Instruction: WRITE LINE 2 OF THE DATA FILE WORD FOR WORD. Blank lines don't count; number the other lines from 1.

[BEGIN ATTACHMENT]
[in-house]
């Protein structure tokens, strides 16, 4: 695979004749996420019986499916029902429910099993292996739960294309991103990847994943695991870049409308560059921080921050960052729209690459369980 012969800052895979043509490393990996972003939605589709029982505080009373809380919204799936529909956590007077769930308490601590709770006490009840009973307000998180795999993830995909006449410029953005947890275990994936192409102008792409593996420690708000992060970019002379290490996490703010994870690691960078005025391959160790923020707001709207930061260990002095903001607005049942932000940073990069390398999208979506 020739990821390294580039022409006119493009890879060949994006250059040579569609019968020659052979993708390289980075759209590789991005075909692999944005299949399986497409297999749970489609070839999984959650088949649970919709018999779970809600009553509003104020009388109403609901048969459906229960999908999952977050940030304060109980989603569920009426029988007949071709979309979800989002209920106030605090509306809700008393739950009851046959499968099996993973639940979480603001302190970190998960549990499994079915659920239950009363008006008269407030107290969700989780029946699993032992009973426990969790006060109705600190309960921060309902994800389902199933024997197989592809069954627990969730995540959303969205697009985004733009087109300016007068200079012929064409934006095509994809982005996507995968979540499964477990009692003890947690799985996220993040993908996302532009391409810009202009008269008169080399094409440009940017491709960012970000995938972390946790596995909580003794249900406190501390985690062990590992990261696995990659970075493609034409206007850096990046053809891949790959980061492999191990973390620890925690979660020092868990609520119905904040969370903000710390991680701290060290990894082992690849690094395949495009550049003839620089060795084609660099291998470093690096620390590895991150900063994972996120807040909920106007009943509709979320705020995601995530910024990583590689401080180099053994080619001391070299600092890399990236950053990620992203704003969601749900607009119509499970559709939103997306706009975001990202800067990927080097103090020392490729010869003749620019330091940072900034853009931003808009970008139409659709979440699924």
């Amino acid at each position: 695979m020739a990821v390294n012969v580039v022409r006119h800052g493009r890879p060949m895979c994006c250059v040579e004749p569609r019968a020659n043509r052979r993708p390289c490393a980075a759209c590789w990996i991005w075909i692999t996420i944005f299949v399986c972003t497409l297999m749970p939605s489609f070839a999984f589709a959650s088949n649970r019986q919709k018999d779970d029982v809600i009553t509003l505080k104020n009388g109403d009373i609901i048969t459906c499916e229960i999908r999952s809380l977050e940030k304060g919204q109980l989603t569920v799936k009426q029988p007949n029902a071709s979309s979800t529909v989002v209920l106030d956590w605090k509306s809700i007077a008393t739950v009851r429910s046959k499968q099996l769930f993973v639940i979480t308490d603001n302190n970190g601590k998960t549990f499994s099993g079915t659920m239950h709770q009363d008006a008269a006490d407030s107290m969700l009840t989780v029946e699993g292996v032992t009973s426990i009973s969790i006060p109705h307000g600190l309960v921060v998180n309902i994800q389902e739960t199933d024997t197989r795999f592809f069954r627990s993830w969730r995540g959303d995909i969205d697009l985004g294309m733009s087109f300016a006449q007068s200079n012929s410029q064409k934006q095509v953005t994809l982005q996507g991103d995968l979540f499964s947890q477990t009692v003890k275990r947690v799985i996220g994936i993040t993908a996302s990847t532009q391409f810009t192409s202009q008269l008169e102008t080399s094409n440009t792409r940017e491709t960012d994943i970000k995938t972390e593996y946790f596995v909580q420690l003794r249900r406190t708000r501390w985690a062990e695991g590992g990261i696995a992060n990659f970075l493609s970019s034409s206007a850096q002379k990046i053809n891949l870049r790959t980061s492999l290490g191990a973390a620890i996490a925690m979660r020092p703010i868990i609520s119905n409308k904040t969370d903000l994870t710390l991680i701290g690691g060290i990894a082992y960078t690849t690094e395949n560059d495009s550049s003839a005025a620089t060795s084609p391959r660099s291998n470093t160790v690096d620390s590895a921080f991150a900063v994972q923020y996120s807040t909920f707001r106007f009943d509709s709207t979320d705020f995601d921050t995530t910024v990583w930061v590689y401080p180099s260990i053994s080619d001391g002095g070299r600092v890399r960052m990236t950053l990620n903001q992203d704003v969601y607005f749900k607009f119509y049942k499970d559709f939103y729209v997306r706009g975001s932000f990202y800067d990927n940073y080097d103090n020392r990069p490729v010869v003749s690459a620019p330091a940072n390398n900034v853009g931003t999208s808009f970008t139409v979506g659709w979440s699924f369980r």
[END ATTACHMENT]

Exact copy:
């Protein structure tokens, strides 16, 4: 695979004749996420019986499916029902429910099993292996739960294309991103990847994943695991870049409308560059921080921050960052729209690459369980 012969800052895979043509490393990996972003939605589709029982505080009373809380919204799936529909956590007077769930308490601590709770006490009840009973307000998180795999993830995909006449410029953005947890275990994936192409102008792409593996420690708000992060970019002379290490996490703010994870690691960078005025391959160790923020707001709207930061260990002095903001607005049942932000940073990069390398999208979506 020739990821390294580039022409006119493009890879060949994006250059040579569609019968020659052979993708390289980075759209590789991005075909692999944005299949399986497409297999749970489609070839999984959650088949649970919709018999779970809600009553509003104020009388109403609901048969459906229960999908999952977050940030304060109980989603569920009426029988007949071709979309979800989002209920106030605090509306809700008393739950009851046959499968099996993973639940979480603001302190970190998960549990499994079915659920239950009363008006008269407030107290969700989780029946699993032992009973426990969790006060109705600190309960921060309902994800389902199933024997197989592809069954627990969730995540959303969205697009985004733009087109300016007068200079012929064409934006095509994809982005996507995968979540499964477990009692003890947690799985996220993040993908996302532009391409810009202009008269008169080399094409440009940017491709960012970000995938972390946790596995909580003794249900406190501390985690062990590992990261696995990659970075493609034409206007850096990046053809891949790959980061492999191990973390620890925690979660020092868990609520119905904040969370903000710390991680701290060290990894082992690849690094395949495009550049003839620089060795084609660099291998470093690096620390590895991150900063994972996120807040909920106007009943509709979320705020995601995530910024990583590689401080180099053994080619001391070299600092890399990236950053990620992203704003969601749900607009119509499970559709939103997306706009975001990202800067990927080097103090020392490729010869003749620019330091940072900034853009931003808009970008139409659709979440699924």